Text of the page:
Okay fellow slicers, I am experimenting with realistic fiction here. This is a first for me and a big stretch!
Norma’s headache started in the morning. She woke up with a throbbing headache. Not a full blown migraine. Just a throbbing heading–the kind that feels like ice-cream brain freeze that won’t go away. She took two Excedrin, filled a giant water bottle, and headed to work with her prescription migraine medicine in her pocket.
The last time Norma took her migraine medicine, it made her feel like she was dragging around a ton of bricks, while simultaneously feeling dizzy and unbalanced. On this particular day, Norma was going to be presenting in front of a lot of people. She decided to wait and see if the Excedrin would help.
By the time Norma was getting off the subway and walking to her office, she knew that a migraine was imminent. She had taken her medicine on the way to work, and only one or two other subway riders had raised an eyebrow as they watched her down an enormous pill on the train. But it had been too late. The throbbing was worse — it was more of a constant. Rather than a regular headache that goes THUMP THUMP… the beginning of a migraine just goes TTTTHHHUUUAAAAMMMMPPP!!!!!
Norma staggered to her office, dragging a suitcase of materials for her presentation along with her. The too-bright sunshine made it all worse, and she squinted and tried to shield her eyes as she bumbled along.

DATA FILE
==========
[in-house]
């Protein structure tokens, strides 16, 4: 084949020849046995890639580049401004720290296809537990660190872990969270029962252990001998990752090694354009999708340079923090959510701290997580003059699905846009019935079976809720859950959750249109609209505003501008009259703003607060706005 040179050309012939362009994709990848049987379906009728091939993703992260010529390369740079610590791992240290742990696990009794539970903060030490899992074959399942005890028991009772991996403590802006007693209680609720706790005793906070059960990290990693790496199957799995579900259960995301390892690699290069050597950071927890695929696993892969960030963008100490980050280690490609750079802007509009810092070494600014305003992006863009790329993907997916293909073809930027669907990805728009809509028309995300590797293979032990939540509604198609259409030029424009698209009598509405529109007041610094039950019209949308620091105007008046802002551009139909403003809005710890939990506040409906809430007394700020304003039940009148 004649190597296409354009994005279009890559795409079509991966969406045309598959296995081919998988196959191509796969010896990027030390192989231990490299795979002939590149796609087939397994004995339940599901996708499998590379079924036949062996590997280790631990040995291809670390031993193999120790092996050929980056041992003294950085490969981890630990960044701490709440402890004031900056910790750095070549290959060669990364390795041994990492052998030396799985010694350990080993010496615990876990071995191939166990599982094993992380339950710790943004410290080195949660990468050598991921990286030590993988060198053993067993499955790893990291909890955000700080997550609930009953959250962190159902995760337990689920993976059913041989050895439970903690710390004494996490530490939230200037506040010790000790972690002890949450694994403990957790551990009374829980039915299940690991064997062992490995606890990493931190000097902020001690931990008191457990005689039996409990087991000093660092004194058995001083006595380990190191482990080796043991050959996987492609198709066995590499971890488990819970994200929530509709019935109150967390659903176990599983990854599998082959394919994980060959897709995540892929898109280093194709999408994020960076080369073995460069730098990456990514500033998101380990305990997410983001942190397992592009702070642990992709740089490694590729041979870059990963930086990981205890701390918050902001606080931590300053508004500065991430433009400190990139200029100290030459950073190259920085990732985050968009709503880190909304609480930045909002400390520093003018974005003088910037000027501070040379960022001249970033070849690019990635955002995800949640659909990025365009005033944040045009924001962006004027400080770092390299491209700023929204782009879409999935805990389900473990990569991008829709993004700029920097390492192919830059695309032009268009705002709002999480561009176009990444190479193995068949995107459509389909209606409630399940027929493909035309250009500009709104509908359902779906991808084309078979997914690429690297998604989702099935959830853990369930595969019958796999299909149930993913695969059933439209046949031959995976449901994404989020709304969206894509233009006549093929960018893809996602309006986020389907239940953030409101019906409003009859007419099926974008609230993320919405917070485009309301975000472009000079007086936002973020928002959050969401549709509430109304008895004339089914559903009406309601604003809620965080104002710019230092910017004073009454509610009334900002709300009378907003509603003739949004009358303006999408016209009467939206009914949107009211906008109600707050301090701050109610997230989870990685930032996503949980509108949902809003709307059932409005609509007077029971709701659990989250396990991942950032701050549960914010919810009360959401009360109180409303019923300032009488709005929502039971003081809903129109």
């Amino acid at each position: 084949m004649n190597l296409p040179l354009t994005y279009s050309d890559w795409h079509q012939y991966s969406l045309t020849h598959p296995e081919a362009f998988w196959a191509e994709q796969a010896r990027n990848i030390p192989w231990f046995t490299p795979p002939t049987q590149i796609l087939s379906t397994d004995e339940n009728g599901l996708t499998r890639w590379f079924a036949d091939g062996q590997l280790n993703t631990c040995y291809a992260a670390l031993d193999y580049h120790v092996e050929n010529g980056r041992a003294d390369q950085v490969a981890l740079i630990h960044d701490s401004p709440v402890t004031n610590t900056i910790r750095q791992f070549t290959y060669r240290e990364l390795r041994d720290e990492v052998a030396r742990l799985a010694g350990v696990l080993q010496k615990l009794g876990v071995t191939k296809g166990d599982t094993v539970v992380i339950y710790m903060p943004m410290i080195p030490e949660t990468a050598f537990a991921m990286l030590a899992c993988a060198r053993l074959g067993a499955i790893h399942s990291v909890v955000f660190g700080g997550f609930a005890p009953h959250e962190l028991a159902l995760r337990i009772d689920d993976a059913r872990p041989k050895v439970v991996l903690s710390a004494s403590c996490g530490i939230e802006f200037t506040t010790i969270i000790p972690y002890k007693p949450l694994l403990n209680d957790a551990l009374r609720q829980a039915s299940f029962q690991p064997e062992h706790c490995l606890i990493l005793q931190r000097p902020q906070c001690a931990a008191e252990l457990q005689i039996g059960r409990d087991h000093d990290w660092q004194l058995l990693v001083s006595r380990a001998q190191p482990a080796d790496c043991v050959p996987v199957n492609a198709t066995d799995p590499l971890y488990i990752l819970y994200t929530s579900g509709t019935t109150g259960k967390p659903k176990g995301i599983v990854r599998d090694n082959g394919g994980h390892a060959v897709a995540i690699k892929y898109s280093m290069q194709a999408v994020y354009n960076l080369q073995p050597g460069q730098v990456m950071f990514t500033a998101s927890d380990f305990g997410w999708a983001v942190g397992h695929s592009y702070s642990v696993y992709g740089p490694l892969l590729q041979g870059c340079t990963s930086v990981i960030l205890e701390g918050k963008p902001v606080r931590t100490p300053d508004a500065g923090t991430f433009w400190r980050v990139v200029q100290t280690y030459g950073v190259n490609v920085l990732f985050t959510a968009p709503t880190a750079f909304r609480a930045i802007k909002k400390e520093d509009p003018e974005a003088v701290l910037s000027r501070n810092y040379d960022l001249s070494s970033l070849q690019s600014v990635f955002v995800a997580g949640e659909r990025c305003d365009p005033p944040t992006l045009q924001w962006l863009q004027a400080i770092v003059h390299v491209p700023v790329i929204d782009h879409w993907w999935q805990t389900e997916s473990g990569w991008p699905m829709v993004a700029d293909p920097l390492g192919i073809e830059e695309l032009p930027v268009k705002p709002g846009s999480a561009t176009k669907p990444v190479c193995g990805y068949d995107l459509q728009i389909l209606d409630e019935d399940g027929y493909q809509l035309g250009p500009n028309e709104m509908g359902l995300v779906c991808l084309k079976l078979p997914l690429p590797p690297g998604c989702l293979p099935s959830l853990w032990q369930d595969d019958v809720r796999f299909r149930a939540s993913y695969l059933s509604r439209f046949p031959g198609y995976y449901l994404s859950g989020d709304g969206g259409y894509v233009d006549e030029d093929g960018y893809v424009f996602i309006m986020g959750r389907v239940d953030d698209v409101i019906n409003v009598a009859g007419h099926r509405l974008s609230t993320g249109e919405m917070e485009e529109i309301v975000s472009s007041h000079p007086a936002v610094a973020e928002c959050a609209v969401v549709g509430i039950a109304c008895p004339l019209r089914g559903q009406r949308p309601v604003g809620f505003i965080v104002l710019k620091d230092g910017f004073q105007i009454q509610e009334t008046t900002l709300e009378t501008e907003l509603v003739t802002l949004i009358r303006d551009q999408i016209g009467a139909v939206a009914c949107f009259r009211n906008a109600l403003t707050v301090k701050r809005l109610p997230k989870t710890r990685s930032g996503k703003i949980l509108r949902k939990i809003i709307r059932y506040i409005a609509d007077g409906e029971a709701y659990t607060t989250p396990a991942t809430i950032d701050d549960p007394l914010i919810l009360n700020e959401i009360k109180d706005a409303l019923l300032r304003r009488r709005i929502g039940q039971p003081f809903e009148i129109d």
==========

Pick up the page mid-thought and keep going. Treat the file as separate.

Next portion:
A little while later, as she stumbled onto stage, that’s when the migraine went into full force. As Norma attempted to teach a roomful of undergraduates statistics (standard deviations and z score, to be precise), she started to see spots dancing in front of her eyes. There were foggy looking halos floating around the lights in the auditorium, and the audience was just a fuzzy mass of shapes. Her ears were ringing.
Oh no, oh no, oh no Norma thought to herself. The worst symptom of all had just started. As any migraine sufferer knows, once the nausea hits, you’re done. In Norma’s case, if her migraine progressed to nausea, and if she actually vomited, she wasn’t just done for the day. She was going to be in bed for days.
Excuse me folks, let’s take a fifteen minute break.
As students milled about, stretching their backs, dialing phone numbers and checking email, Norma made a beeline for her office.